A: Email marketing is definitely still worthwhile. In fact, 60 percent of consumer purchasing decisions are influenced by emails. However, email marketing needs to be done right in order to get the results you need and want for your small business.
First you need to capture emails. This can be done in a few ways for small business owners. To start capturing emails to build your email subscriber list, create an email capture offering on your website. This can be a 10 percent off coupon in exchange for an email.
A 10 percent offer can also be mixed into your social media posts, redirecting social media users to a landing page to capture their emails for the 10 percent coupon code.
Next is to capture emails in-store after a purchase. If a consumer buys from you and has a positive experience, they will be more than happy to share their email with your business for more savings down the road.
But this is where it gets tricky for business owners. Do not spam email subscribers. Only serve up quality content that has value for the subscribers. This could be local news pertaining to the community, as well as deals and upcoming discounts.
Q: Would you recommend working with a marketing agency? And if so, how do you choose the right one?
A: The short answer is yes but it really depends on how you define agency. By today’s standards, an “agency” can (and often is) as little as one person backed by a team of sub-contracted freelancers or service providers. The trick is knowing which of these agencies is trustworthy and reliable. There are little to no barriers to creating an “agency” and so there are many very poor and subpar teams out there.
I tell business owners to start by looking at the obvious things like case studies, asking for references, and looking at credentials. For the latter, I like to see teaching credentials with legitimate universities or well-known institutions.
But beyond this, here are a few less obvious things I recommend:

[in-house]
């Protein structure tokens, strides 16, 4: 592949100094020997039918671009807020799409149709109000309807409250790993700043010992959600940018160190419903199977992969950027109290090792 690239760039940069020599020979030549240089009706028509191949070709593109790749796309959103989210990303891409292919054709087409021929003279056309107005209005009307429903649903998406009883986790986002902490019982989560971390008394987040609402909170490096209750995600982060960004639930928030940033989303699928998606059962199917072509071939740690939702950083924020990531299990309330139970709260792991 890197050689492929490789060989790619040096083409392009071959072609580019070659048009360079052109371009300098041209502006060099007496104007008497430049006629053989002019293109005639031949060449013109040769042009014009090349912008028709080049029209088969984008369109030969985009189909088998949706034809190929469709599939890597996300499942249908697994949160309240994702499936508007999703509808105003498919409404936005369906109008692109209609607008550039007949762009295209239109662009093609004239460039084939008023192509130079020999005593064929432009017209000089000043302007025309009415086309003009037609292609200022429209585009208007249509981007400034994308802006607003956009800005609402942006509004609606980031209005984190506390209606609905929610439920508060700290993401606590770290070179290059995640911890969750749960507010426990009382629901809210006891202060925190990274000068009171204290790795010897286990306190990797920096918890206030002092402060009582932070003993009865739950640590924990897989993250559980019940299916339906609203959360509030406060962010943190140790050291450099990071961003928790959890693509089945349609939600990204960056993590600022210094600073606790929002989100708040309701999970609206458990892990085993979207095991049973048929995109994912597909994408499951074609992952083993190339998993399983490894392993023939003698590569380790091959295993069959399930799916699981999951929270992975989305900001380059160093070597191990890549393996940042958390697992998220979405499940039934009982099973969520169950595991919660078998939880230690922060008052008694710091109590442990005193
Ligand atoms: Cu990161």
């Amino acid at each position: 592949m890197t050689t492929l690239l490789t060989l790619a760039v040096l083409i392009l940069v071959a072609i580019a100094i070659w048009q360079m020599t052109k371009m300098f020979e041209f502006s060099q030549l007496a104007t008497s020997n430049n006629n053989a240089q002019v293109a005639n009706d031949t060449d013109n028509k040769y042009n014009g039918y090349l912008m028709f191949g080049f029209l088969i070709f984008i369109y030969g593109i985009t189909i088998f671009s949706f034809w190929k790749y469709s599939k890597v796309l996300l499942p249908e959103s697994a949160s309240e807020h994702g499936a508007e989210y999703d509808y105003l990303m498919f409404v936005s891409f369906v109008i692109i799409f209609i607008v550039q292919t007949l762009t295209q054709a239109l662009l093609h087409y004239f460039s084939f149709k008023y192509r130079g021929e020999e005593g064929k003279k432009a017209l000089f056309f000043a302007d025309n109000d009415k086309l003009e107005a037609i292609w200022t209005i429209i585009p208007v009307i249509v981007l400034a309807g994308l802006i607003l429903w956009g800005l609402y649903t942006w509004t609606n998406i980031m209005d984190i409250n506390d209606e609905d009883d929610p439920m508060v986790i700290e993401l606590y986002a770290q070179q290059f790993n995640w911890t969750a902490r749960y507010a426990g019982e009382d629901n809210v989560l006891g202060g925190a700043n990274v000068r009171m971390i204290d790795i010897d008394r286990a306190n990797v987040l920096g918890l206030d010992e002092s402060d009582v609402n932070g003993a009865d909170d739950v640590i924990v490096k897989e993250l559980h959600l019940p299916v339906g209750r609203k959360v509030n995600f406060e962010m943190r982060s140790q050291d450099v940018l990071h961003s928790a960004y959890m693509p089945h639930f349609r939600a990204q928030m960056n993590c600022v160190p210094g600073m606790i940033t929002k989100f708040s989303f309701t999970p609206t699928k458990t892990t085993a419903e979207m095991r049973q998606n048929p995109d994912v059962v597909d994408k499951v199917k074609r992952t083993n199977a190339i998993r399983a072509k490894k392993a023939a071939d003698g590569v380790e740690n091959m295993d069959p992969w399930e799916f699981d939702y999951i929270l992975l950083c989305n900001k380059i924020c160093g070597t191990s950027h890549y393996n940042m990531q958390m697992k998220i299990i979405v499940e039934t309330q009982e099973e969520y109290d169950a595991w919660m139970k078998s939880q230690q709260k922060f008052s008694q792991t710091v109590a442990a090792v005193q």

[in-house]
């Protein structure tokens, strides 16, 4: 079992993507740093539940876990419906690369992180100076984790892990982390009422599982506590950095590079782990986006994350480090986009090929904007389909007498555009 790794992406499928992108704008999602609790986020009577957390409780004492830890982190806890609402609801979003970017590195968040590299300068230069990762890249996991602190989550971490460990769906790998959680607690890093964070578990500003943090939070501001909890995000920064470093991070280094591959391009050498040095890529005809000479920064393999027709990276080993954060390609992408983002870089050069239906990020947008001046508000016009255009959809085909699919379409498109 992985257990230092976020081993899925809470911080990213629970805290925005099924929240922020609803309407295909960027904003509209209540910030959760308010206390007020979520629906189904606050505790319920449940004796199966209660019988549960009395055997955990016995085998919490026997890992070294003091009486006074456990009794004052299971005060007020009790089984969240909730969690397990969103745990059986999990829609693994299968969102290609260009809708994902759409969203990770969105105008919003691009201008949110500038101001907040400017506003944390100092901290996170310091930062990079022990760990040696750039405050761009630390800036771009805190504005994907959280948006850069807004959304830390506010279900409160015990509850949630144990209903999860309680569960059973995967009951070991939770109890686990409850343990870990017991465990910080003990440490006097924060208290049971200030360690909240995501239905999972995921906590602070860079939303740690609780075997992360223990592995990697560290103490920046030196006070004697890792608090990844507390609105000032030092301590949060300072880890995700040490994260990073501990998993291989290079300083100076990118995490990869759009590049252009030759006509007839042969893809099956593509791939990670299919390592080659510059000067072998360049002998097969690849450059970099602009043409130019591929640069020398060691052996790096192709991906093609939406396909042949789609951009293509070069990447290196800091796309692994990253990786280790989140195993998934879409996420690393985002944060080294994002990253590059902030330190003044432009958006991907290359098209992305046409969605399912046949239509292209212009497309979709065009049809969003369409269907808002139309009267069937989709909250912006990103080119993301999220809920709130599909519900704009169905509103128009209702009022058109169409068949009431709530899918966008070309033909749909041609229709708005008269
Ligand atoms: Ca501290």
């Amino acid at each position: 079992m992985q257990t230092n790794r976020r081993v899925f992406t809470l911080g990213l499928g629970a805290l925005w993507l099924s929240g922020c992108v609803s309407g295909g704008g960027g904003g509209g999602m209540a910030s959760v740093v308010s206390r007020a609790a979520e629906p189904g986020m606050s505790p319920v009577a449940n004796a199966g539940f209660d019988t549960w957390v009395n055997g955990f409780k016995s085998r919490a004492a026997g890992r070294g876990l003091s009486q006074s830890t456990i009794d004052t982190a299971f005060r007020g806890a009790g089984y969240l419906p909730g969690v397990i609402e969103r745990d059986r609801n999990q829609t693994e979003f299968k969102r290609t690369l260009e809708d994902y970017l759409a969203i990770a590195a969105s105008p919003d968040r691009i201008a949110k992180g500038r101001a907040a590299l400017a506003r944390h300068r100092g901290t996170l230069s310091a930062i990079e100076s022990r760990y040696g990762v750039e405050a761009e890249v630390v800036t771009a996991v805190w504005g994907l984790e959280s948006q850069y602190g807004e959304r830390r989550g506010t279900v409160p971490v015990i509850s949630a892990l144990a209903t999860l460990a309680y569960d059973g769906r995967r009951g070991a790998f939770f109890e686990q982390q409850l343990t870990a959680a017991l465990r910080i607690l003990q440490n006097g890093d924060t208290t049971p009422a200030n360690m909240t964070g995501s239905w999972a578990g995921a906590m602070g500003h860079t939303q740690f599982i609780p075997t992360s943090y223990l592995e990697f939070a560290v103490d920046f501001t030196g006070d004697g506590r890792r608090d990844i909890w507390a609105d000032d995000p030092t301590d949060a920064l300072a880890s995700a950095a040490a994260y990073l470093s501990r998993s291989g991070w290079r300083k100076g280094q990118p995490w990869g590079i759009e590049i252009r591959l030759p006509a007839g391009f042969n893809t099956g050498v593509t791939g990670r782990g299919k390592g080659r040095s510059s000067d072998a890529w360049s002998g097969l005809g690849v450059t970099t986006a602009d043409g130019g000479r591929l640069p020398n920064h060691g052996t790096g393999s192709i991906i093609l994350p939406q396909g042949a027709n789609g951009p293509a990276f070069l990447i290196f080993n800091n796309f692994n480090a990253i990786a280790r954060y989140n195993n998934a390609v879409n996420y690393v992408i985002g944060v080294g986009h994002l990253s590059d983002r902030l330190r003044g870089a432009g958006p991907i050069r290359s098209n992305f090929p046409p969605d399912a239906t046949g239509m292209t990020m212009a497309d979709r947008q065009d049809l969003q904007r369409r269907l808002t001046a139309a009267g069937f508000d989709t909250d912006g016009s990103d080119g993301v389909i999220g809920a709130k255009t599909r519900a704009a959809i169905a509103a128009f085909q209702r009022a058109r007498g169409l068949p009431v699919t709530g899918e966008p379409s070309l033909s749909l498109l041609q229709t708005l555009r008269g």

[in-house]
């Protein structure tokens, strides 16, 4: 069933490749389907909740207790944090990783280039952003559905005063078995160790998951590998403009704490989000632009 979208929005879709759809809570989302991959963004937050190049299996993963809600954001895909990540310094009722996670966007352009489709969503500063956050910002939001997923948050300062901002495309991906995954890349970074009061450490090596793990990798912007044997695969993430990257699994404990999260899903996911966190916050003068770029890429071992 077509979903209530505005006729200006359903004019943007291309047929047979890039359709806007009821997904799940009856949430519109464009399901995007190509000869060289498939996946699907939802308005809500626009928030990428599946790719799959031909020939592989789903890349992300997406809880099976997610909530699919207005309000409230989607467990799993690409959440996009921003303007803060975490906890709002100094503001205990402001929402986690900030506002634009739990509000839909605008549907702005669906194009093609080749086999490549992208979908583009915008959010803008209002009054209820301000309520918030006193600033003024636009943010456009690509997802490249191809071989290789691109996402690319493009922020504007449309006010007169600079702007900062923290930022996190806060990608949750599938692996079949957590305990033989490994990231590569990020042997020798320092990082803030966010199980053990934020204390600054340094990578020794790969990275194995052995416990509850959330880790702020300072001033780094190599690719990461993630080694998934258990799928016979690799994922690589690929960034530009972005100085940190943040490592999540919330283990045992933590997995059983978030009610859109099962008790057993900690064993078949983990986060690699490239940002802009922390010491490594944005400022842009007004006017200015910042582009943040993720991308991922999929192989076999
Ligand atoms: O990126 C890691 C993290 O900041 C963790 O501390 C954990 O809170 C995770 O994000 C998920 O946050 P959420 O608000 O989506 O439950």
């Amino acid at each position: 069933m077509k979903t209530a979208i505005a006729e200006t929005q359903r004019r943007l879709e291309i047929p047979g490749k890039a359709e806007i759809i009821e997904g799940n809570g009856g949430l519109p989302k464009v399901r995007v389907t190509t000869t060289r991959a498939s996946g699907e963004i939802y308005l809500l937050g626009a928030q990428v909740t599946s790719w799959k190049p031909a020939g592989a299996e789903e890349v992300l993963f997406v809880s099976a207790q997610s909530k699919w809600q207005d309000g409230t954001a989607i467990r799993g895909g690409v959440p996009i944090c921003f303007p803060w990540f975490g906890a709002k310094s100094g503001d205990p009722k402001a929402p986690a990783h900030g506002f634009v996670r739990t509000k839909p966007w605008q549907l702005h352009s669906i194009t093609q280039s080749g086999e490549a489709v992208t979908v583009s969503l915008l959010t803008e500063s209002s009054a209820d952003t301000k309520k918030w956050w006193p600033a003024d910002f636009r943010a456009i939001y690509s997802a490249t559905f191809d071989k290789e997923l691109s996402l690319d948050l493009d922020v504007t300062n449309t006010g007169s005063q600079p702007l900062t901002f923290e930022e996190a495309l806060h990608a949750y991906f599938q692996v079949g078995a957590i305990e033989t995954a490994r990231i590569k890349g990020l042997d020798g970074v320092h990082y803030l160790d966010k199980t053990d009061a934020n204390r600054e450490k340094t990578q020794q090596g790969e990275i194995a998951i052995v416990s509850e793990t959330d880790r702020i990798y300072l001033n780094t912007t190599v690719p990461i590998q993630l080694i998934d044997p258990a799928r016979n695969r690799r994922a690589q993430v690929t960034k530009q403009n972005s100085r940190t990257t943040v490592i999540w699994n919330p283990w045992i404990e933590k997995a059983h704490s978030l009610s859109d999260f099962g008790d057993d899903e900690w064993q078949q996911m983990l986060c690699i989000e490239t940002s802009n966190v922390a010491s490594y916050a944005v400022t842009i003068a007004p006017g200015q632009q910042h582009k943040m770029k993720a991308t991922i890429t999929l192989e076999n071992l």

1) Look for an agency that is willing to take the time to educate you on how things work but without too much bravado or braggadocio. This quality is not only a good sign that they’re comfortable going into depth but it also shows that they’re willing to take the time to coach up clients and to set the right expectations. I’ve found that this quality is often universal throughout an organization or lacking completely.
2) Find out who exactly you will you work with at the agency? Meet that person. Insist on having a conversation with them and make sure you like the personality and communication style of the person you’ll be working with everyday.
3) Watch out for “full service”. Too many teams claim to be full-service but, in reality, most are subject matter experts in one area and then simply bolting on the rest of the services to eradicate having any other cooks in the kitchen.
If the agency you are speaking with claims to be “full service”, press them on this issue. Find out how they started, their roots and what they really like to do best.
Wrapping Up . . .
The above answers from expert marketing consultant John Bertino shed light on the importance of having a small business marketing strategy and choosing the right partners to execute. What has been your top marketing challenges as a small business owner? We want to hear from you.
Michael Zhou is a Senior VP of Business Intelligence Development and has assisted the Fortune 1000 company with expertise in the web as a whole, including ground-zero marketing efforts that benefit both consumer and vendor. He is also contributor on Esprittoday.
Featured photo courtesy: TheAgencyGuy.com